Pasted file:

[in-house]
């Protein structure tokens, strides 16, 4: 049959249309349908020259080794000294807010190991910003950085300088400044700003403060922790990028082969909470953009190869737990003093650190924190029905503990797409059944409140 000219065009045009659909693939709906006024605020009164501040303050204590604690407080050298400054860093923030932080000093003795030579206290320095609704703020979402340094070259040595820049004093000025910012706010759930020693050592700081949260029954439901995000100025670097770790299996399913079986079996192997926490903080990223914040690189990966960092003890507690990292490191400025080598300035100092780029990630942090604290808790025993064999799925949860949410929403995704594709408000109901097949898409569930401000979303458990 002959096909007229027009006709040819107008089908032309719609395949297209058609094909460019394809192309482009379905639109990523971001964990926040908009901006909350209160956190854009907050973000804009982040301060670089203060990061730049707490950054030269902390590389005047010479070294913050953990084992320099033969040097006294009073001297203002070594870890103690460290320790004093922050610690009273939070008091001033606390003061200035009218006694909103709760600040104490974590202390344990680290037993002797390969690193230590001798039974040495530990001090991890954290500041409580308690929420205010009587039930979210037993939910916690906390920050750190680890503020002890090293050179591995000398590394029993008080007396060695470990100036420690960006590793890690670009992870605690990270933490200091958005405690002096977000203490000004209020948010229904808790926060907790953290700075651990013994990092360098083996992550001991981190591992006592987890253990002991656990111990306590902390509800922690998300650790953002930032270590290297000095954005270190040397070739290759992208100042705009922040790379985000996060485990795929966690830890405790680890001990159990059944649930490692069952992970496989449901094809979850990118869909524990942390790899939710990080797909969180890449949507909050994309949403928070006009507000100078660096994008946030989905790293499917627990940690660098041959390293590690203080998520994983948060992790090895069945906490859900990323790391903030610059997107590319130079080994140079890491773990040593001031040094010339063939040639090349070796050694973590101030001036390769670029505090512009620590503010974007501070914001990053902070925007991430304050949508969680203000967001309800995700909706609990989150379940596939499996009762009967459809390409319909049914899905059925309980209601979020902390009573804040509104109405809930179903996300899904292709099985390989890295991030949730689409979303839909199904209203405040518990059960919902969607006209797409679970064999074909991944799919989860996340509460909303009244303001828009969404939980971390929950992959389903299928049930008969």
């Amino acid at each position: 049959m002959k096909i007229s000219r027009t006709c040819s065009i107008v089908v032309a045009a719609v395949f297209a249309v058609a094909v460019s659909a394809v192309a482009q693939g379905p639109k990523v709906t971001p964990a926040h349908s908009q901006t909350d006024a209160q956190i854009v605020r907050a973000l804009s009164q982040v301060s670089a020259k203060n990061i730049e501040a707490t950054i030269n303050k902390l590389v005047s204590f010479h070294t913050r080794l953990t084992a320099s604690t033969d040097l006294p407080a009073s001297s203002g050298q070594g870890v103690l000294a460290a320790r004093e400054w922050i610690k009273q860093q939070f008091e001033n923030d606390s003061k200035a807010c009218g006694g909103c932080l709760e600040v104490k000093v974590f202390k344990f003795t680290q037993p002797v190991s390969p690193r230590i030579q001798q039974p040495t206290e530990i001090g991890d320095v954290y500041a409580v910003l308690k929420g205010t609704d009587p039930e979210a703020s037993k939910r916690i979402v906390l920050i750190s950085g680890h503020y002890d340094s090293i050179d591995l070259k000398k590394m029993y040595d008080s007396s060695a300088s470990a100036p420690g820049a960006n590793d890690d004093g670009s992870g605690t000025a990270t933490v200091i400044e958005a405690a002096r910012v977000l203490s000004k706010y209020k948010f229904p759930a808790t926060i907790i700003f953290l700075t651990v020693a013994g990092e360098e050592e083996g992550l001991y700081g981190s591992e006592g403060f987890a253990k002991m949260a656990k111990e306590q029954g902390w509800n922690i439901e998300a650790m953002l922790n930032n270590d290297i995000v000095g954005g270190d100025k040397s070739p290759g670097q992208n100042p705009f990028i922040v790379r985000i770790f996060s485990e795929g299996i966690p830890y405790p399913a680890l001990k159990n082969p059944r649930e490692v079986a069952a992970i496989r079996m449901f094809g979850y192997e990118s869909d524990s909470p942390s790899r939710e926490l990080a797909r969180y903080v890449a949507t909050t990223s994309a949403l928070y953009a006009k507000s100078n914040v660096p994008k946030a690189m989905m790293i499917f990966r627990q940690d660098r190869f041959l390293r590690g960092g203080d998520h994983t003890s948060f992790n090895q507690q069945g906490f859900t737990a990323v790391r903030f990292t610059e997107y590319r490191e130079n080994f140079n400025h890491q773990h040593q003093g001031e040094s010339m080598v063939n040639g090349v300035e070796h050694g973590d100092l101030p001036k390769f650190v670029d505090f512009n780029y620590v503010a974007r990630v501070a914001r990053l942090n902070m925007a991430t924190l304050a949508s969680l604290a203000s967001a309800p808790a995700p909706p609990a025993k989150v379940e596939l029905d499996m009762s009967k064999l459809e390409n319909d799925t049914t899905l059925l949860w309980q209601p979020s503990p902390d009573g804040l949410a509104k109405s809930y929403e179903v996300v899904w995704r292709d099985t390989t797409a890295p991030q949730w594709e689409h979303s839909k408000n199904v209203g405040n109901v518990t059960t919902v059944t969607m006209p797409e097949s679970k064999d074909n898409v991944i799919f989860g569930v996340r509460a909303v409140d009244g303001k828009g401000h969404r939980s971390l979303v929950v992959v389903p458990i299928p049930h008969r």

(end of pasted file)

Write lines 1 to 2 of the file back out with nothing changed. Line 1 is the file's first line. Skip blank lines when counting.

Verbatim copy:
[in-house]
């Protein structure tokens, strides 16, 4: 049959249309349908020259080794000294807010190991910003950085300088400044700003403060922790990028082969909470953009190869737990003093650190924190029905503990797409059944409140 000219065009045009659909693939709906006024605020009164501040303050204590604690407080050298400054860093923030932080000093003795030579206290320095609704703020979402340094070259040595820049004093000025910012706010759930020693050592700081949260029954439901995000100025670097770790299996399913079986079996192997926490903080990223914040690189990966960092003890507690990292490191400025080598300035100092780029990630942090604290808790025993064999799925949860949410929403995704594709408000109901097949898409569930401000979303458990 002959096909007229027009006709040819107008089908032309719609395949297209058609094909460019394809192309482009379905639109990523971001964990926040908009901006909350209160956190854009907050973000804009982040301060670089203060990061730049707490950054030269902390590389005047010479070294913050953990084992320099033969040097006294009073001297203002070594870890103690460290320790004093922050610690009273939070008091001033606390003061200035009218006694909103709760600040104490974590202390344990680290037993002797390969690193230590001798039974040495530990001090991890954290500041409580308690929420205010009587039930979210037993939910916690906390920050750190680890503020002890090293050179591995000398590394029993008080007396060695470990100036420690960006590793890690670009992870605690990270933490200091958005405690002096977000203490000004209020948010229904808790926060907790953290700075651990013994990092360098083996992550001991981190591992006592987890253990002991656990111990306590902390509800922690998300650790953002930032270590290297000095954005270190040397070739290759992208100042705009922040790379985000996060485990795929966690830890405790680890001990159990059944649930490692069952992970496989449901094809979850990118869909524990942390790899939710990080797909969180890449949507909050994309949403928070006009507000100078660096994008946030989905790293499917627990940690660098041959390293590690203080998520994983948060992790090895069945906490859900990323790391903030610059997107590319130079080994140079890491773990040593001031040094010339063939040639090349070796050694973590101030001036390769670029505090512009620590503010974007501070914001990053902070925007991430304050949508969680203000967001309800995700909706609990989150379940596939499996009762009967459809390409319909049914899905059925309980209601979020902390009573804040509104109405809930179903996300899904292709099985390989890295991030949730689409979303839909199904209203405040518990059960919902969607006209797409679970064999074909991944799919989860996340509460909303009244303001828009969404939980971390929950992959389903299928049930008969």